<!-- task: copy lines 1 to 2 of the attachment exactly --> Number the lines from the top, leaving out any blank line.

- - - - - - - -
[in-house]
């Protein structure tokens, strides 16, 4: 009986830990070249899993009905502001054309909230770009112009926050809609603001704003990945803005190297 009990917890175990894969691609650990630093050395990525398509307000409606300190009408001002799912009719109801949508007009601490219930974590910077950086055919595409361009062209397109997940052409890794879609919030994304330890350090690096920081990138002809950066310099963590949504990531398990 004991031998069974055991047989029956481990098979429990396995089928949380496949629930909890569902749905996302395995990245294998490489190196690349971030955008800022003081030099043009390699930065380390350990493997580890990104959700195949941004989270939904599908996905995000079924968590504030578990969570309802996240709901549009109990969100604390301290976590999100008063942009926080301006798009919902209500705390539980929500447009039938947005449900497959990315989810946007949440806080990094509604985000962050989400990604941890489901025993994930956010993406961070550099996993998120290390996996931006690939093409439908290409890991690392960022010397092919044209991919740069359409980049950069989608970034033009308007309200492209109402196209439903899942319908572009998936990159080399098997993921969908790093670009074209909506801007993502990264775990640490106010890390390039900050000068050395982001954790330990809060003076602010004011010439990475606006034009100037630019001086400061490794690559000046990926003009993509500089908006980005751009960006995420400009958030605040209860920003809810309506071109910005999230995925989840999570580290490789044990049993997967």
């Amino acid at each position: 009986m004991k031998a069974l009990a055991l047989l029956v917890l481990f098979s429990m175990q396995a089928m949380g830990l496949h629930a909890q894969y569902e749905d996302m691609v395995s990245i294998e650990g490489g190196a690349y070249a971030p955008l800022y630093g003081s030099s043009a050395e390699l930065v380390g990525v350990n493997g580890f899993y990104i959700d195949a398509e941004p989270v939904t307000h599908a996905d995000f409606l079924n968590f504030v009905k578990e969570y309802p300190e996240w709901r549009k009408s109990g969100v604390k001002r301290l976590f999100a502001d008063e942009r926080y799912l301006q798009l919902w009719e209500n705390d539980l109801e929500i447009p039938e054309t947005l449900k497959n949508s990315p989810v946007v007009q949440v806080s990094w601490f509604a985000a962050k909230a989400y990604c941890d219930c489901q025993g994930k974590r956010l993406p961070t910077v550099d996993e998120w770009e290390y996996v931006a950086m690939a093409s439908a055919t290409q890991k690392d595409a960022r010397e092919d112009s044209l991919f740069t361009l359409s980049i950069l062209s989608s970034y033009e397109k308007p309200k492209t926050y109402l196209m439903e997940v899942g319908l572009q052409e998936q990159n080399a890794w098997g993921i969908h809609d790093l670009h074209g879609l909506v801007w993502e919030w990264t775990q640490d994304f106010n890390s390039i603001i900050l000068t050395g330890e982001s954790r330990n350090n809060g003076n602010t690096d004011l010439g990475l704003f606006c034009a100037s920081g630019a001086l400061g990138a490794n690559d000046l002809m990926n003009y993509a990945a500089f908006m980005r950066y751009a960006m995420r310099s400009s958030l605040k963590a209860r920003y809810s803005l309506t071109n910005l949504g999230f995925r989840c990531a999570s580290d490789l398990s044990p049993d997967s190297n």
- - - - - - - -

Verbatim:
[in-house]
């Protein structure tokens, strides 16, 4: 009986830990070249899993009905502001054309909230770009112009926050809609603001704003990945803005190297 009990917890175990894969691609650990630093050395990525398509307000409606300190009408001002799912009719109801949508007009601490219930974590910077950086055919595409361009062209397109997940052409890794879609919030994304330890350090690096920081990138002809950066310099963590949504990531398990 004991031998069974055991047989029956481990098979429990396995089928949380496949629930909890569902749905996302395995990245294998490489190196690349971030955008800022003081030099043009390699930065380390350990493997580890990104959700195949941004989270939904599908996905995000079924968590504030578990969570309802996240709901549009109990969100604390301290976590999100008063942009926080301006798009919902209500705390539980929500447009039938947005449900497959990315989810946007949440806080990094509604985000962050989400990604941890489901025993994930956010993406961070550099996993998120290390996996931006690939093409439908290409890991690392960022010397092919044209991919740069359409980049950069989608970034033009308007309200492209109402196209439903899942319908572009998936990159080399098997993921969908790093670009074209909506801007993502990264775990640490106010890390390039900050000068050395982001954790330990809060003076602010004011010439990475606006034009100037630019001086400061490794690559000046990926003009993509500089908006980005751009960006995420400009958030605040209860920003809810309506071109910005999230995925989840999570580290490789044990049993997967």